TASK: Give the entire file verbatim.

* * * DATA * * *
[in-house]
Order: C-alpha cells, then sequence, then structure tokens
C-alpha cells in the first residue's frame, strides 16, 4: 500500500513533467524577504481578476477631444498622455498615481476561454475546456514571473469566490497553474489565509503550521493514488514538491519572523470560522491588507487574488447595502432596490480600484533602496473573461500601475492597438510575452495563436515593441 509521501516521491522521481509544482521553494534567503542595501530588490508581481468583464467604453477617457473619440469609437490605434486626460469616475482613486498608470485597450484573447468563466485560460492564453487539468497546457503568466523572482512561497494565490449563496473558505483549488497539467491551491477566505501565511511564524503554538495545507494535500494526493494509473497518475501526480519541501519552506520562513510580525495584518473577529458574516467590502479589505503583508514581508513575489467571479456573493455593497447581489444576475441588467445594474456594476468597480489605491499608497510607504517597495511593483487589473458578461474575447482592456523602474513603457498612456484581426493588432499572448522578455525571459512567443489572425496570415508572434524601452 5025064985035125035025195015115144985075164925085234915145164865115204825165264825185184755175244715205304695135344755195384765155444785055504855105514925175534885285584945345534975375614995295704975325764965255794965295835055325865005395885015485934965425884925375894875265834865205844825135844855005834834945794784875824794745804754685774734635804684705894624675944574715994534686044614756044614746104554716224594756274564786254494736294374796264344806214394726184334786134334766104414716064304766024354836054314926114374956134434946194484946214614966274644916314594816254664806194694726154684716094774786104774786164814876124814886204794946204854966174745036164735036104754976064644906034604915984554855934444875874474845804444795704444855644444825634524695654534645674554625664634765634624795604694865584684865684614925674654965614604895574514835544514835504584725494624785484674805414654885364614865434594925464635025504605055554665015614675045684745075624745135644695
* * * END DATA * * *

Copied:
[in-house]
Order: C-alpha cells, then sequence, then structure tokens
C-alpha cells in the first residue's frame, strides 16, 4: 500500500513533467524577504481578476477631444498622455498615481476561454475546456514571473469566490497553474489565509503550521493514488514538491519572523470560522491588507487574488447595502432596490480600484533602496473573461500601475492597438510575452495563436515593441 509521501516521491522521481509544482521553494534567503542595501530588490508581481468583464467604453477617457473619440469609437490605434486626460469616475482613486498608470485597450484573447468563466485560460492564453487539468497546457503568466523572482512561497494565490449563496473558505483549488497539467491551491477566505501565511511564524503554538495545507494535500494526493494509473497518475501526480519541501519552506520562513510580525495584518473577529458574516467590502479589505503583508514581508513575489467571479456573493455593497447581489444576475441588467445594474456594476468597480489605491499608497510607504517597495511593483487589473458578461474575447482592456523602474513603457498612456484581426493588432499572448522578455525571459512567443489572425496570415508572434524601452 5025064985035125035025195015115144985075164925085234915145164865115204825165264825185184755175244715205304695135344755195384765155444785055504855105514925175534885285584945345534975375614995295704975325764965255794965295835055325865005395885015485934965425884925375894875265834865205844825135844855005834834945794784875824794745804754685774734635804684705894624675944574715994534686044614756044614746104554716224594756274564786254494736294374796264344806214394726184334786134334766104414716064304766024354836054314926114374956134434946194484946214614966274644916314594816254664806194694726154684716094774786104774786164814876124814886204794946204854966174745036164735036104754976064644906034604915984554855934444875874474845804444795704444855644444825634524695654534645674554625664634765634624795604694865584684865684614925674654965614604895574514835544514835504584725494624785484674805414654885364614865434594925464635025504605055554665015614675045684745075624745135644695